A Dynamic Macroeconomic Model for the Us Telecommunications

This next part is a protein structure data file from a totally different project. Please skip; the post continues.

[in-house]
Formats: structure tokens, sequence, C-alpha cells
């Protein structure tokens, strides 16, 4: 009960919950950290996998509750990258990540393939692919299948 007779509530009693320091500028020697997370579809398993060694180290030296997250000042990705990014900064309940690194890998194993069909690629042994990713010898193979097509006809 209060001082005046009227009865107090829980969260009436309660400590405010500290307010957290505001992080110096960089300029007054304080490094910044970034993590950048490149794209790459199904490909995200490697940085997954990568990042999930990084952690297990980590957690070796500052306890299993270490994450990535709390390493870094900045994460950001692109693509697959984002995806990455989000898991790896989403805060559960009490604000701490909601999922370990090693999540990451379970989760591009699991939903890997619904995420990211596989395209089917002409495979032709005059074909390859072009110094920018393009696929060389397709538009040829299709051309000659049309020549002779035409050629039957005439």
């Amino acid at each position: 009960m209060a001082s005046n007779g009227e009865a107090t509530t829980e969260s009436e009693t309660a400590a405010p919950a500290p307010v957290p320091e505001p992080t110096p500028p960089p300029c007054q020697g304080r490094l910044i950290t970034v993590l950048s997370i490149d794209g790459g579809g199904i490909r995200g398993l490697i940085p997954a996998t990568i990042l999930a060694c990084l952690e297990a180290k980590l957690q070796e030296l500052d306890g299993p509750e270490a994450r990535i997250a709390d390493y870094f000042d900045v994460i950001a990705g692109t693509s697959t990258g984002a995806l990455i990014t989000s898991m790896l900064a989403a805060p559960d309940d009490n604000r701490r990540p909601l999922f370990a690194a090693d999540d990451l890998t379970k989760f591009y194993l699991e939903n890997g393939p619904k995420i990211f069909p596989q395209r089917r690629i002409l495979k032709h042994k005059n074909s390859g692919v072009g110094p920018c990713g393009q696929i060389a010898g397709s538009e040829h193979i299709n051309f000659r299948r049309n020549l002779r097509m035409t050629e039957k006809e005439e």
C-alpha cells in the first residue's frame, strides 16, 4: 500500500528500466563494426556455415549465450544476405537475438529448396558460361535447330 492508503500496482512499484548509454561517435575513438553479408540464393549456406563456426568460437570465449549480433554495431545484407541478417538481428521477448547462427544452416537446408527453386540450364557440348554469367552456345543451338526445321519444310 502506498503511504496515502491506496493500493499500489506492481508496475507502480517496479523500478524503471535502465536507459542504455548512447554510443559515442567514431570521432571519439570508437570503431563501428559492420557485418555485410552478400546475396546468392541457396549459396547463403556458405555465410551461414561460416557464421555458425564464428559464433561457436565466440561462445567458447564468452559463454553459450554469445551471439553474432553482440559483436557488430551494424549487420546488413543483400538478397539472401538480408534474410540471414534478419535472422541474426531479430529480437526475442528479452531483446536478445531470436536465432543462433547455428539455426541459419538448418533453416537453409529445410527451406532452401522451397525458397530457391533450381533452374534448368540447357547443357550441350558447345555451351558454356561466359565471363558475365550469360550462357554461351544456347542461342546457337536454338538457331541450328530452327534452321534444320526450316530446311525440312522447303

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A Dynamic Macroeconomic Model for the US Telecommunications Industry1 Elias Aravantinos, Stevens Institute of Technology, Wesley J. Howe School of Management, Hoboken, NJ, USA2 Dr. Fotios Harmantzis, Stevens Institute of Technology, Wesley J. Howe School of Management, Hoboken, NJ, USA ABSTRACT Dynamic models have been used in most businesses serving different purposes. The increased changes of the Telecommunications environment have created a dynamic industry emerging new dynamic economic models. We investigated the Telecom industry by conducting macroeconomic and infrastructure analysis. However, this paper uses recent data from the Telecommunications industry to reveal the infrastructure trends and predict the US wireless growth. The analysis is focused on several factors such as the infrastructure described by the Teledensity, the employment and the Telecom revenues in comparison with the Gross Domestic Product (GDP). The purpose of this analysis is to understand the industry’s behavior during a specific period of time, 1984-2003, propose an appropriate economic dynamic model, wireless oriented that identifies the current driving forces and detects the impact of some critical events and trends. Keywords: Dynamic Economic Model, Macroeconomic Analysis, Telecom Act, Teledensity INTRODUCTION The US Telecommunications sector is going through several changes (Fransman 2002). The first and fundamental reason is the rapid technological change in the Telecommunications and computer-based services. The Telecommunication Act which follows is the most important event in Telecom that established a new era with changes and surprises for the Telecom incumbents. The 1996 Act, took about six years to pass without including the numerous follow-up rule-makings (Noam 2002). The intent of the 1996 Act was to promote competition and the public interest, on the fundamental assumption that competitive markets would emerge. Economides (Economides 2004) is pointing out the major driving forces in US Telecommunications today, such as dramatic and continuing reductions in the costs of transmission and switching, digitization, move of value from underlying services (transmission and switching) to interfaces and content and the existence of network effects. These effects are seen to be associated with a connection to a large network, which is more valuable for each customer considering the fact that small networks if unable to reach critical mass are unlikely to survive. The ‘bubble’ that the industry experienced in 2001 was a shock, driving the companies to over-invest, expecting a potential high growth according to the markets analysts predictions. The result was less demand than predicted and high debt for the companies, hard to handle. The following overview of the Telecom industry as follows is showing a snapshot of the ‘bubble’s’ bursting impact. Since the beginning of the year 2000 (Atkinson 2001; and Noam 2003), the US industry alone has shed in excess of 130,000 jobs, lost over $1 trillion in stock market capitalization, and endured a continuous stream of bankruptcies. Losses have been much greater than for the savings and loan debacle of the late 1980s. And parts of the industry are mired in scandal. Worldwide, the Telecom industry has accumulated over $1 trillion in debt; investments have virtually come to a standstill; and stock values have declined by $4 trillion (Atkinson 2001). The total Industry’s spending rose during the period 1999-2001 of a rate of 24,85% due to the large investments. The Telecom Services Companies did not generate the revenues needed to pay for the equipment they had bought and were trapped in high debt and bankruptcy issues. Some company officers resorted to misleading and illegal practices to hide these disappointing results (Harmantzis, 2004). Total spending in the U.S. telecommunications industry rose 7.9 percent in 2004 to an estimated $784.5 billion – a 1 2

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